In the dystopic masterpiece Brazil, Jonathan Pryce plays a daydreaming everyman who finds himself caught in the soul-crushing gears of a nightmarish bureaucracy. This cautionary tale by Terry Gilliam, one of the great films of the 1980s, now ranks alongside antitotalitarian works by the likes of George Orwell, Aldous Huxley, and Kurt Vonnegut Jr. And in terms of set design, cinematography, music, and effects, Brazil, a nonstop dazzler, stands alone.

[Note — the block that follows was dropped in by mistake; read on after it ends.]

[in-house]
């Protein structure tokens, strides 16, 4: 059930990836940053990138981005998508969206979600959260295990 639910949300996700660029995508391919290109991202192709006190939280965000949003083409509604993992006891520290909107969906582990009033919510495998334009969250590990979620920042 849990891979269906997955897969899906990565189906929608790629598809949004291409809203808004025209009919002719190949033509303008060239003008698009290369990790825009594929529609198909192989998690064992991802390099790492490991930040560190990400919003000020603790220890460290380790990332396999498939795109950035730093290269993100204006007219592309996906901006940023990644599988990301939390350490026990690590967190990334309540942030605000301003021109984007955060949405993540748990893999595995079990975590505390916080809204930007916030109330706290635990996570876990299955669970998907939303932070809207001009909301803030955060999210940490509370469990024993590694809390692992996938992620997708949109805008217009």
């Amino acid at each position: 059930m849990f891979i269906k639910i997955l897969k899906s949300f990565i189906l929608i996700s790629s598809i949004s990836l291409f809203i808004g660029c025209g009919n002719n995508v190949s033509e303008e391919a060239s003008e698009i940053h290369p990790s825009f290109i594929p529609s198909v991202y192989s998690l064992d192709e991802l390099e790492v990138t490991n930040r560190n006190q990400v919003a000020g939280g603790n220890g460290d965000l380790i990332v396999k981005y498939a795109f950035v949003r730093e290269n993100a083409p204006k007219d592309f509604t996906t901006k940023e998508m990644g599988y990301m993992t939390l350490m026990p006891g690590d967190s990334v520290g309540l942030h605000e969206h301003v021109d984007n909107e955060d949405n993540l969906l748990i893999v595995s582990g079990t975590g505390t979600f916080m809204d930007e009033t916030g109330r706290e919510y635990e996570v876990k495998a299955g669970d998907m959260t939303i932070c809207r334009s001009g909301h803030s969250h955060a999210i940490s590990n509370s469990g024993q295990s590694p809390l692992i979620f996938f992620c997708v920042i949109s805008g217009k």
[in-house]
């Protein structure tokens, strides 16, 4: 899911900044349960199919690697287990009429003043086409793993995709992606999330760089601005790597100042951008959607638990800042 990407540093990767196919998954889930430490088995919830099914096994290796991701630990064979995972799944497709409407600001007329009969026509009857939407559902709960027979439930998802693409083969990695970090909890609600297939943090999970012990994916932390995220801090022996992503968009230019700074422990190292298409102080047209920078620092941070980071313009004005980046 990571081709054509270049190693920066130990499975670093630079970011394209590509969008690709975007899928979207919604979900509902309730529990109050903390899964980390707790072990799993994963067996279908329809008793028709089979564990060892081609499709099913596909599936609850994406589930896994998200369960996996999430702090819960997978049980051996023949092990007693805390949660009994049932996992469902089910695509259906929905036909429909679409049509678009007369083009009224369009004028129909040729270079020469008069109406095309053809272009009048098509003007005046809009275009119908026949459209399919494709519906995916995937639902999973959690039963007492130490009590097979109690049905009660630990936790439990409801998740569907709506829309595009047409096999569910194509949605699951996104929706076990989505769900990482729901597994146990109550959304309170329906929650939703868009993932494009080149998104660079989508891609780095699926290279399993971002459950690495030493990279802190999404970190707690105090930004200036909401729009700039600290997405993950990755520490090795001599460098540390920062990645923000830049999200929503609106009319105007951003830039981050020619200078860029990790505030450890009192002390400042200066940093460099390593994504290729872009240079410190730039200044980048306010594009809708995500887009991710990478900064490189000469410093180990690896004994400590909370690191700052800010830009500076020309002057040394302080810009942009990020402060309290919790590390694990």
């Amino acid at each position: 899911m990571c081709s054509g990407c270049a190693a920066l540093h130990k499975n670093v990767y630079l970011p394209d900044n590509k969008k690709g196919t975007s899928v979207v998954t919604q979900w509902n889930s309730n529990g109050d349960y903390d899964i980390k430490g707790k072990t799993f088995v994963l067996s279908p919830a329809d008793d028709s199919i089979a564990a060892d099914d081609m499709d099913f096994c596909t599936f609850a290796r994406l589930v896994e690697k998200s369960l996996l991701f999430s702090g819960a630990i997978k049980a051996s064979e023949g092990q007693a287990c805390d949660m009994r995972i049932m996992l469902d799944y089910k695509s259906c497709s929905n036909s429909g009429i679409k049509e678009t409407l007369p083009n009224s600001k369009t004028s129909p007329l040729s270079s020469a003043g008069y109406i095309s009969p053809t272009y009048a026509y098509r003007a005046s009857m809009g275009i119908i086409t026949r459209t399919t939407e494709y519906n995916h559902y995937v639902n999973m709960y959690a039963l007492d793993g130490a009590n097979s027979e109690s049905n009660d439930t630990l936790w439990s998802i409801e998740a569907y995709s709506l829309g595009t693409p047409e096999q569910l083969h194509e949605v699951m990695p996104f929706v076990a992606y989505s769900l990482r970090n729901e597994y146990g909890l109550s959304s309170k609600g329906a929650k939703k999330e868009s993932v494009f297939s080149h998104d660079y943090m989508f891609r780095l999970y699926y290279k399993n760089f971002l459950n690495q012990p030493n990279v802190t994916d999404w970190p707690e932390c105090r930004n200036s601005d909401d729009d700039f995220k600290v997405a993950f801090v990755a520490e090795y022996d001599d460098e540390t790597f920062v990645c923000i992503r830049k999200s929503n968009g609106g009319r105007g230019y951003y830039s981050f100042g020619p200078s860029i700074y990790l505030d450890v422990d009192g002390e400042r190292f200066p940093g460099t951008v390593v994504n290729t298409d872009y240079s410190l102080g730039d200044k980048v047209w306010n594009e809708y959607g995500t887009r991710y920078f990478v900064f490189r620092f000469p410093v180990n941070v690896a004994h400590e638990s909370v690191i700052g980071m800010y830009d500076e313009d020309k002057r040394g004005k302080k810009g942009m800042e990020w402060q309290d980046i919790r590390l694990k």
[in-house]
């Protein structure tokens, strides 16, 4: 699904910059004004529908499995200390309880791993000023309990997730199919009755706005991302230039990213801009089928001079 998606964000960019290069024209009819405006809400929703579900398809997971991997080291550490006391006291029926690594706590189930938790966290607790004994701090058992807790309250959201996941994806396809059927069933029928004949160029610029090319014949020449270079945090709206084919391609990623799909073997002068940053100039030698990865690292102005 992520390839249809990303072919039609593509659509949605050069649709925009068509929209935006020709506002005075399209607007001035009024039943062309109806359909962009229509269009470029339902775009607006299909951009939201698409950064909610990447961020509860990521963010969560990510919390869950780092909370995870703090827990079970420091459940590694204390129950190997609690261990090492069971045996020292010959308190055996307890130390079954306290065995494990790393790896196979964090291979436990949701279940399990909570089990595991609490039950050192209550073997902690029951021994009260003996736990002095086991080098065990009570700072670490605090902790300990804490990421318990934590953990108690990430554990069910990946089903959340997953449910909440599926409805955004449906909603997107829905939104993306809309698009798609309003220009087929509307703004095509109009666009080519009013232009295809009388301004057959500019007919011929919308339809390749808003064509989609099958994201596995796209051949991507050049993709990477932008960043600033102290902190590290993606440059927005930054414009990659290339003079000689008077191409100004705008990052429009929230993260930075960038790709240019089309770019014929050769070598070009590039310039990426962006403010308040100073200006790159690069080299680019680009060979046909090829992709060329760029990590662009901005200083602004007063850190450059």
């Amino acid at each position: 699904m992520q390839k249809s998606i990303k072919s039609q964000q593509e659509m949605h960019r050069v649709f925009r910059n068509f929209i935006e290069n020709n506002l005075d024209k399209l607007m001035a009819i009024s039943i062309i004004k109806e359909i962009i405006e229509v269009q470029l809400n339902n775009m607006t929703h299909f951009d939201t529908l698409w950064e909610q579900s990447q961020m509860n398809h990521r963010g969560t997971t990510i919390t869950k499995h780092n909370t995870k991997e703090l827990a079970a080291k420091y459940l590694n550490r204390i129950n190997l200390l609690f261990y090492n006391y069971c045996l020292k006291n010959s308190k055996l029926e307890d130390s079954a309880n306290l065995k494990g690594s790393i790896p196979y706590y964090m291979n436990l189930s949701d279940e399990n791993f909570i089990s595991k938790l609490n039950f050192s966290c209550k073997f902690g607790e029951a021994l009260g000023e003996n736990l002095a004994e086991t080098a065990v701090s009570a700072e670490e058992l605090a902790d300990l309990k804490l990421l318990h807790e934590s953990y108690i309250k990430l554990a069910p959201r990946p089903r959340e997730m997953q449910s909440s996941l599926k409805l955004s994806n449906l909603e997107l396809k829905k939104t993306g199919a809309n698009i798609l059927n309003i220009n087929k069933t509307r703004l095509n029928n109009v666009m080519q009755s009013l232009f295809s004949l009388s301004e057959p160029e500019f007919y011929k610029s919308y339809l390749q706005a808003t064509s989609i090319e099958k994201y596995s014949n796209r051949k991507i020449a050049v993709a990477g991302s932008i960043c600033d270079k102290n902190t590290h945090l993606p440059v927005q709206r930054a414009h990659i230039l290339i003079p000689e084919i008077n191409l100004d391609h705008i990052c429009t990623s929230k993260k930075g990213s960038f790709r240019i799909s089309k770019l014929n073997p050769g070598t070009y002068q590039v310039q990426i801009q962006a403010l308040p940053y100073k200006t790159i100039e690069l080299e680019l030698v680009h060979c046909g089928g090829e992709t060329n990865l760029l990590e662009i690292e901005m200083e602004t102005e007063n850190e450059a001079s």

Audio commentary by Gilliam
30-minute on-set documentary What Is Brazil?
Criterion's original exposé The Battle of "Brazil": A Video History, which reassembles players in the battle over the film's U.S. release
Hundreds of storyboards, drawings, and publicity and production stills
Rare raw and behind-the-scenes footage
Exclusive video interviews with the production team
Original theatrical trailer
The 94-minute "Love Conquers All" version of Brazil, with all the changes Gilliam refused to make
An audio essay by journalist David Morgan for "Love Conquers All" version